Monday, August 13, 2007

Cox and Forkum on the Clinton as Presidential Candidate

Cox and Forkum handle the Dem's concerns that Hillary Clinton as Presidential Candidate would have a negative impact at the bottom of the party. They usually have some good quotes and commentary, but I usually just go there for the illustration.

To quote, though, a little tidbit:

A strategist with close ties to leaders in Congress said Democratic Senate candidates in competitive races would be strongly urged to distance themselves from Clinton.

"The argument with Hillary right now in some of these red states is she's so damn unpopular," said Andy Arnold, chairman of the Greenville, S.C., Democratic Party. "I think Hillary is someone who could drive folks on the other side out to vote who otherwise wouldn't."

Golly, but politics sure are fun.

Boing Boing Doesn't Understand Why 9/11 Was Important

I simply can't stand the revisionist history surround the Iraqi war. Beforehand, everyone believed that he had WMD's, he'd broken the cease-fire that ended the first Gulf War on multiple occasions, and he was know for giving money to the family of suicide bombers. That's a little venting.

This Boing Boing story, though, seems to demonstrate their absolute ignorance of the significance of 9/11. Everything really did change that day. The first WTC bombing was just a harbinger of what was to come (and about with Clinton did absolutely nothing), the USS Cole, the African Embassy bombings, etc., etc., were all bad enough.

But 9/11 changed the rules. It showed that we're no longer just batting at flies, that these Islamic fundamentalists can and will do some real damage if given half the chance. And so, of course, 9/11 should have changed everyone's opinion on what war might be worth fighting.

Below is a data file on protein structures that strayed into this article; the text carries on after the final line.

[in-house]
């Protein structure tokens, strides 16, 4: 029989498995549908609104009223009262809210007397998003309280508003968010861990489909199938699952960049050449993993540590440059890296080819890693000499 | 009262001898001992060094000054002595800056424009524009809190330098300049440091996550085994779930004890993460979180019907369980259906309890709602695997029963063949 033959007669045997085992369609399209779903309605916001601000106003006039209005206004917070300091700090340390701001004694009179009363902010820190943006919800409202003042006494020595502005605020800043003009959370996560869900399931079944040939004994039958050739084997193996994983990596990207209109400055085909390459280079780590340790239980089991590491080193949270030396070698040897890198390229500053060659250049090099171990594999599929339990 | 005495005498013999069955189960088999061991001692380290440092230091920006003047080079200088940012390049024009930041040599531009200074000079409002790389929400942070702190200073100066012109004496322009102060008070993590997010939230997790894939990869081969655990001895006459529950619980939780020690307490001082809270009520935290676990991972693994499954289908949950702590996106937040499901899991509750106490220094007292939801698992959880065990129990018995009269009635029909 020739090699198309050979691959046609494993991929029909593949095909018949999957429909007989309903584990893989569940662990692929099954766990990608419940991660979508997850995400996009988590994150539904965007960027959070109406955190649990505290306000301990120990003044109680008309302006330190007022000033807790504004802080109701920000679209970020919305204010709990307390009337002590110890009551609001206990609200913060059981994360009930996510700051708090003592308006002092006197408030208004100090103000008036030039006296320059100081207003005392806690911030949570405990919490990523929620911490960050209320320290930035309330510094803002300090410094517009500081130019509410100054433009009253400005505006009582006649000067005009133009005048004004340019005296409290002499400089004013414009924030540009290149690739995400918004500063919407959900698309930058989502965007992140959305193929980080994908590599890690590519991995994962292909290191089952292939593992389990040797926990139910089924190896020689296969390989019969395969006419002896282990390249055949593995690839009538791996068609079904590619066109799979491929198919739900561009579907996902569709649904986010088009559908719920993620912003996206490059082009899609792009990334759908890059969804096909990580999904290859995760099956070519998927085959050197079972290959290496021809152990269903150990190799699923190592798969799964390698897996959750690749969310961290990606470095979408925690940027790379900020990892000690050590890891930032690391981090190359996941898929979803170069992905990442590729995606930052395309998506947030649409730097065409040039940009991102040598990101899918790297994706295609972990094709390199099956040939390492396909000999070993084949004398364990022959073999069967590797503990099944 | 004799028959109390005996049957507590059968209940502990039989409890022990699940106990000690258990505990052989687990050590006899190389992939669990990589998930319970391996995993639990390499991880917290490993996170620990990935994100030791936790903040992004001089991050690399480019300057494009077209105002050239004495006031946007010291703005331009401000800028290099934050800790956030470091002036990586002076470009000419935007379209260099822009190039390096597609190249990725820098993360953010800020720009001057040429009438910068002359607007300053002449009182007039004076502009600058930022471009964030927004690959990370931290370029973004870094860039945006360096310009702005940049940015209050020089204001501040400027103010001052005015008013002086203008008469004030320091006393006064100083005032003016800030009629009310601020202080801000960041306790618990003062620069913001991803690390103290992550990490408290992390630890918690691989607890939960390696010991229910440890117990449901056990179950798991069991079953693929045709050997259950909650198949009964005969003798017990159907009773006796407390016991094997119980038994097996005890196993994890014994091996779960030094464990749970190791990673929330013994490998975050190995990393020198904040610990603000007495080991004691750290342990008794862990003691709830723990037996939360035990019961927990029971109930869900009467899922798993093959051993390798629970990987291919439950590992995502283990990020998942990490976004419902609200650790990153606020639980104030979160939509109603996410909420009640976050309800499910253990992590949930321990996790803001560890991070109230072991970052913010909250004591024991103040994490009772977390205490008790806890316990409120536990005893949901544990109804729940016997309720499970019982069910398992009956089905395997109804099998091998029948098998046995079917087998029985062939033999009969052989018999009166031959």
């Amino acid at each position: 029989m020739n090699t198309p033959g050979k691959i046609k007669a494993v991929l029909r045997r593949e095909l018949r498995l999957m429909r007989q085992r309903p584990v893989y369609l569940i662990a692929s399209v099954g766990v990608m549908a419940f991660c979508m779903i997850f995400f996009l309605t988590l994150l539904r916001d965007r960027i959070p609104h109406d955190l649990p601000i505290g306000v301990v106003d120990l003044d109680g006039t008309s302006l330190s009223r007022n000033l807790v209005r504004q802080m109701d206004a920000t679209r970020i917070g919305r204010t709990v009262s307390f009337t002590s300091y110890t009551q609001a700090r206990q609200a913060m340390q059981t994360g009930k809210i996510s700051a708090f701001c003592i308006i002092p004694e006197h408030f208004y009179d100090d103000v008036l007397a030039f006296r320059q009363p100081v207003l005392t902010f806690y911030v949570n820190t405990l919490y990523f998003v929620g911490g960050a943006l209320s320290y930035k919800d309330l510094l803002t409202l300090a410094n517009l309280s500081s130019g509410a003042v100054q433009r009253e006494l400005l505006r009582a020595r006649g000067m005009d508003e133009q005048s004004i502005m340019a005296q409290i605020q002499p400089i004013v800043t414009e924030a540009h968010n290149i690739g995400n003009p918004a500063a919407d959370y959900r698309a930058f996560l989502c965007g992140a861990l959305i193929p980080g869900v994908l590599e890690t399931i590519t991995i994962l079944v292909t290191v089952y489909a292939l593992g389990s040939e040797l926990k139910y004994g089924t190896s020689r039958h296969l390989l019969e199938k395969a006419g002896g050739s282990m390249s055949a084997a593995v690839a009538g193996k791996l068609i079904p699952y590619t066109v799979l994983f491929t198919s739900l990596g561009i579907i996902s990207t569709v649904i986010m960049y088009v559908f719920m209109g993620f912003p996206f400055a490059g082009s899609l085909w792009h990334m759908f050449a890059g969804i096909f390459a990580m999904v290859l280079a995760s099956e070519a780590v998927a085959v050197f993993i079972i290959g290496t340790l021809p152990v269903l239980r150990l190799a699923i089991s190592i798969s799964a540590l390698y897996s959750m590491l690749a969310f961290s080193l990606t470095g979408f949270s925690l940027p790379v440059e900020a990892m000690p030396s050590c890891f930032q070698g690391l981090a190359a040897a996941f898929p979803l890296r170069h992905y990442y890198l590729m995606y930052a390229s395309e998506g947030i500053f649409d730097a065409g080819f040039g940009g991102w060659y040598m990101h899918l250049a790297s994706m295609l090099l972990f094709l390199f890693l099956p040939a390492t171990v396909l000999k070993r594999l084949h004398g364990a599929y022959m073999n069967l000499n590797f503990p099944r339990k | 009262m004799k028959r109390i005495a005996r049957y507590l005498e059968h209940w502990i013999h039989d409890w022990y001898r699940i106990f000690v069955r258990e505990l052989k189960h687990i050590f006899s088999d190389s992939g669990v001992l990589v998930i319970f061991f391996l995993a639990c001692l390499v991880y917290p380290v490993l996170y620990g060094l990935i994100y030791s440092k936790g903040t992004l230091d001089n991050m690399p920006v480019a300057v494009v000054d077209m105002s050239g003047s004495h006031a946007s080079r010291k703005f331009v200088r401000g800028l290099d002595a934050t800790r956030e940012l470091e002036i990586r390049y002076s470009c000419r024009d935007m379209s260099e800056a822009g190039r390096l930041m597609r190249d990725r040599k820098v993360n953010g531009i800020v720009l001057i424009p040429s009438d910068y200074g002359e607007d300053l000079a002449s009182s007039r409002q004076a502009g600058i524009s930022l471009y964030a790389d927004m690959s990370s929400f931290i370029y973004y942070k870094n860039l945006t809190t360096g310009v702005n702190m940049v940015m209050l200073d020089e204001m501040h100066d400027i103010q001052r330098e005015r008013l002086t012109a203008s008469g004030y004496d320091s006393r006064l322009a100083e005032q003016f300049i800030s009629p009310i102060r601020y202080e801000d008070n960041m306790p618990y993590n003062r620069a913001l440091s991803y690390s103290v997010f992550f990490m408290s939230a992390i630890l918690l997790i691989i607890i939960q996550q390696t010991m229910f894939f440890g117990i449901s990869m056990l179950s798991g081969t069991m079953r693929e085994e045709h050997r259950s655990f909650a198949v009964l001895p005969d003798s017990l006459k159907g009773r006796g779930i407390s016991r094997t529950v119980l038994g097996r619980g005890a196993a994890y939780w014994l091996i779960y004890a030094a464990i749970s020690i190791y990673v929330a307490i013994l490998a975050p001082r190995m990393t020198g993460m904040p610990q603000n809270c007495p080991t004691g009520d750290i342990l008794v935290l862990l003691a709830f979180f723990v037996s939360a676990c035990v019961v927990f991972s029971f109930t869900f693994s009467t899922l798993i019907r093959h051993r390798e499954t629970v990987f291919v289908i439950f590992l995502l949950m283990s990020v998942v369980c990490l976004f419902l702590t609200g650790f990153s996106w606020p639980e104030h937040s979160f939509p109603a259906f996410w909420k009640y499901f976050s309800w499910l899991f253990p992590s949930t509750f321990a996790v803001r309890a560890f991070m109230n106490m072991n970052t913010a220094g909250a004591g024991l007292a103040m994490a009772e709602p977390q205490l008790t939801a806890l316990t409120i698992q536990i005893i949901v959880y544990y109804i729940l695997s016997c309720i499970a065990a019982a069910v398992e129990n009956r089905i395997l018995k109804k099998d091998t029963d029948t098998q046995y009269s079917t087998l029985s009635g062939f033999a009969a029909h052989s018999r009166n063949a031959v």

Just because Bush chose to focus on all the wrong reasons for removing Hussein from power, doesn't mean it wasn't the right thing to do. Even if he wasn't an immediate threat, he was a future one.

According to Study, the Mainstream Media's Losing It

This story at Ars Technica confirms what I've always believed about the mainstream media (MSM): it's biased, unprofessional, uninformed, anti-American, and no longer serves its mission as protector of America's Constitutional Republic. At least, as a recent Pew study shows, most Americans would agree with me.

Some interesting items:

This, however, doesn't mean that the public isn't keeping up with drinking a tall glass of press "hatorade." Pew notes that, since 1985, the public generally sees the mainstream press as doing an increasingly bad job at remaining moral, protecting democracy, and avoiding bias. Only 39 percent of Americans surveyed felt that the media managed to get the facts straight, compared to 46 percent in 2001 and 55 percent in 1985. "As a consequence, the believability ratings for individual news organizations are lower today than they were in the 1980s and 1990s," writes the report. Americans also feel that the press is less professional than it was in 1985, with 66 percent of survey respondents describing the press as professional compared to 72 percent (although there was a particularly low dip to 49 percent in July of 2002).